Virginia Cagadas, 53, widow a and mother of three has a stub to claim her PhilHealth card but she arrived late during the distribution. Laura Batica, 52, mother of three, has a PhilHealth card that she got one year after her enlistment last 2011. But Batica never used her card because no one got sick in her family. If ever they got ill, she said, they went to the health center for check up and free medicines if the health center has supplies and, if there is none, they manage to borrow money to spend for their medicines.
Cagadas is also one of the poor Filipinos who received the PhilHealth card, which was distributed by the previous Arroyo administration, but she did not benefit from it because she too did not get ill. This is also one of the criticisms of progressive health groups against PhilHealth.
“The solution that PhilHealth coverage provides is curative instead of preventing diseases,” said Caguiat. Since the benefit coverage of PhilHealth is for hospitalization, it does not cover outpatients seeking consultation.
The PhilHealth card also expires after one year.For Batica, Cagadas and Seda, the PhilHealth premium is already costly at P150 per month.
Citing the preliminary results of the 2009 Family Income and Expenditure Survey, Ibon said, 70 percent of the population or 64.6 million Filipinos are struggling to survive on P104 ($2.53) or less per day, or as little as P22 ($.53), P45 ($1.09), P55 ($1.34) or P67 ($1.63) for the poorest 50 percent of the population. “For the majority, paying for health services is disastrous to families who are barely able to survive.”
Cagadas who works for almost 24 hours, sees PhilHealth as a measure to reduce expenses if ever she or any member of her family gets sick. However, her P600 ($14) a day income from a small food stallis not enough to cover for her expenses as she too is paying for her debts. She said that as much as she wanted to, she could not afford to pay for the premium. Meanwhile Batica finds it useless to have a PhilHealth card if there is no one in her family who gets sick and confined in the hospital.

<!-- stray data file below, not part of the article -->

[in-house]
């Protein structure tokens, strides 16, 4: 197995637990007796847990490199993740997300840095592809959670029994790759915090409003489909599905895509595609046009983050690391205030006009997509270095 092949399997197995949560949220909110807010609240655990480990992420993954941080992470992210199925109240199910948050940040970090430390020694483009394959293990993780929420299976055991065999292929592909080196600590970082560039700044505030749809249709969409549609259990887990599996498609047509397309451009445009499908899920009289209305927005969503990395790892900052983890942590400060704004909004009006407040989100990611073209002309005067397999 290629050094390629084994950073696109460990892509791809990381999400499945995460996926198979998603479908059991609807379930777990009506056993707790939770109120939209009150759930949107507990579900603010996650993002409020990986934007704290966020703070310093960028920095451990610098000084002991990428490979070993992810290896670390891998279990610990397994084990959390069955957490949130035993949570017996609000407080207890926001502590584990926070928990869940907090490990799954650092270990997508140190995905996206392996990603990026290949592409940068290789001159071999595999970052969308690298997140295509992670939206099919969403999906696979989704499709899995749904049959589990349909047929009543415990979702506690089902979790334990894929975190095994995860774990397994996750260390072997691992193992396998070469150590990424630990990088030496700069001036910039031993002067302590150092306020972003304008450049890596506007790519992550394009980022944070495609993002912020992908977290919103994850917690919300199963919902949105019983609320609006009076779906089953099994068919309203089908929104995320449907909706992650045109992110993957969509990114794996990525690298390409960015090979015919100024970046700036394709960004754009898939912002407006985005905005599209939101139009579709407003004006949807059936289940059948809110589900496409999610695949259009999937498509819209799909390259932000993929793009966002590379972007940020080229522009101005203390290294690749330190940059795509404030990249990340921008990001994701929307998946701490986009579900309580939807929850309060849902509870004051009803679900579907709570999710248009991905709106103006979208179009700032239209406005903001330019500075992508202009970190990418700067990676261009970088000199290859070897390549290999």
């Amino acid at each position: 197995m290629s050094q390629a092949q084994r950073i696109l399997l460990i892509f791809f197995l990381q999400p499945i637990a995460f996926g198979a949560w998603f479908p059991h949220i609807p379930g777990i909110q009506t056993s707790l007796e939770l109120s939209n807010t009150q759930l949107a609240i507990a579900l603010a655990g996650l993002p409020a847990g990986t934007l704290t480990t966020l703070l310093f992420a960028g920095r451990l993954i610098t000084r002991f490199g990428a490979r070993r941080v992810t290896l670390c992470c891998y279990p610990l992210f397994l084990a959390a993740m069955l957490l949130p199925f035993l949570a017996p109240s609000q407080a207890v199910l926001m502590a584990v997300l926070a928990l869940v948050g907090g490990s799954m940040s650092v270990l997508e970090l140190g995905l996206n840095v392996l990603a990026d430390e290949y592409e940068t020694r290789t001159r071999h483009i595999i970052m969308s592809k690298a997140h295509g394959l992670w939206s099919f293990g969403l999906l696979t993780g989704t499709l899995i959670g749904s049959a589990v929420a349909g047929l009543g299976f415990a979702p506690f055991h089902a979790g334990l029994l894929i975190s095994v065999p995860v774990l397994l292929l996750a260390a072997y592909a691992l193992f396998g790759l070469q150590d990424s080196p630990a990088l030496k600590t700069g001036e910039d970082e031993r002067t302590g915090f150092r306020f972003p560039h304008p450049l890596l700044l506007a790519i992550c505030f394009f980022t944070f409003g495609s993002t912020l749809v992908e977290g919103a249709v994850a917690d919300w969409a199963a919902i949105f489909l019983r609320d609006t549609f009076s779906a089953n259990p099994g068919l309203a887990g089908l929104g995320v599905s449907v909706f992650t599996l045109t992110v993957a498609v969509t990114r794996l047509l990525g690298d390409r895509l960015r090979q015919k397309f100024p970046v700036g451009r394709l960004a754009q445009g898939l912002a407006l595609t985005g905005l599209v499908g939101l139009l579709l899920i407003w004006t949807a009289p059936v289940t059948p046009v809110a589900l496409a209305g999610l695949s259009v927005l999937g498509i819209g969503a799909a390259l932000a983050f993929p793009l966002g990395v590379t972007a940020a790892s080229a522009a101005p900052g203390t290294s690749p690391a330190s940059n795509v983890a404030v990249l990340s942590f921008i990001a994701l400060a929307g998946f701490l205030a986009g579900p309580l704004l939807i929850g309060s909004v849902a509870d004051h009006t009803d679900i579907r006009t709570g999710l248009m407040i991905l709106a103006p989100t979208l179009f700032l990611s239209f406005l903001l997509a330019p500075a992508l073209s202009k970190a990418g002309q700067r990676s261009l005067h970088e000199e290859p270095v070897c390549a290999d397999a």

To avail of PhilHealth benefits, a member should have paid the premium for at least nine consecutive months. If the payment of the premium is discontinued, the member could not avail of PhilHealth benefits no matter how many months the member had already paid. For example, if the individually paying member has been paying his premium for three years and then stopped due to financial constraints, he can no longer use his PhilHealth card, if needed. Once discontinued, say for a month or so, he should apply for another PhilHealth card and the previous PhilHealth card will be void. This policy is being questioned by cause-oriented groups.
“Where did PhilHealth Corporation spend the people’s money? It is absurd that the people paid for their insurance and yet they cannot use it?” Caguiat said.